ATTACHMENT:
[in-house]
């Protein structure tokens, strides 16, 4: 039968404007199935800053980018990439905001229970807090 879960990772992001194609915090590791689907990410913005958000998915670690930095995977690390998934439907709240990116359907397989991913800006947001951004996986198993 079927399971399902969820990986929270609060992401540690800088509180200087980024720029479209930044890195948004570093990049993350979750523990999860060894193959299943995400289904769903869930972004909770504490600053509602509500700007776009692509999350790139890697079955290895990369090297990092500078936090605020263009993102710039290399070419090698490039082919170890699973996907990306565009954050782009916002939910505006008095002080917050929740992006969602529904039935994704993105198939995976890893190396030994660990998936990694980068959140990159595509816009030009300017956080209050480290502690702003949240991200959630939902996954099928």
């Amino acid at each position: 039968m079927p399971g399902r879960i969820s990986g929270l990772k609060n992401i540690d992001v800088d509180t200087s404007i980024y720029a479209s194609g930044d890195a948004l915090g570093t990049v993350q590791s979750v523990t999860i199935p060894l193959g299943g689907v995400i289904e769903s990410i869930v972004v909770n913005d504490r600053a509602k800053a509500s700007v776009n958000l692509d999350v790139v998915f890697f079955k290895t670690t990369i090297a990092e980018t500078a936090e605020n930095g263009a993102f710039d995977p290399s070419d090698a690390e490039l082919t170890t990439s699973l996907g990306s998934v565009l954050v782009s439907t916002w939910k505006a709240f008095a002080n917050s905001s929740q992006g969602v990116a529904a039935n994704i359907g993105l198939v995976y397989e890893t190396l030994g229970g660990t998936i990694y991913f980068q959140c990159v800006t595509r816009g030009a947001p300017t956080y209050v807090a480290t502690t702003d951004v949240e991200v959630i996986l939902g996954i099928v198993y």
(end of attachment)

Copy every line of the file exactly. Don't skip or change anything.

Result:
[in-house]
């Protein structure tokens, strides 16, 4: 039968404007199935800053980018990439905001229970807090 879960990772992001194609915090590791689907990410913005958000998915670690930095995977690390998934439907709240990116359907397989991913800006947001951004996986198993 079927399971399902969820990986929270609060992401540690800088509180200087980024720029479209930044890195948004570093990049993350979750523990999860060894193959299943995400289904769903869930972004909770504490600053509602509500700007776009692509999350790139890697079955290895990369090297990092500078936090605020263009993102710039290399070419090698490039082919170890699973996907990306565009954050782009916002939910505006008095002080917050929740992006969602529904039935994704993105198939995976890893190396030994660990998936990694980068959140990159595509816009030009300017956080209050480290502690702003949240991200959630939902996954099928």
């Amino acid at each position: 039968m079927p399971g399902r879960i969820s990986g929270l990772k609060n992401i540690d992001v800088d509180t200087s404007i980024y720029a479209s194609g930044d890195a948004l915090g570093t990049v993350q590791s979750v523990t999860i199935p060894l193959g299943g689907v995400i289904e769903s990410i869930v972004v909770n913005d504490r600053a509602k800053a509500s700007v776009n958000l692509d999350v790139v998915f890697f079955k290895t670690t990369i090297a990092e980018t500078a936090e605020n930095g263009a993102f710039d995977p290399s070419d090698a690390e490039l082919t170890t990439s699973l996907g990306s998934v565009l954050v782009s439907t916002w939910k505006a709240f008095a002080n917050s905001s929740q992006g969602v990116a529904a039935n994704i359907g993105l198939v995976y397989e890893t190396l030994g229970g660990t998936i990694y991913f980068q959140c990159v800006t595509r816009g030009a947001p300017t956080y209050v807090a480290t502690t702003d951004v949240e991200v959630i996986l939902g996954i099928v198993y």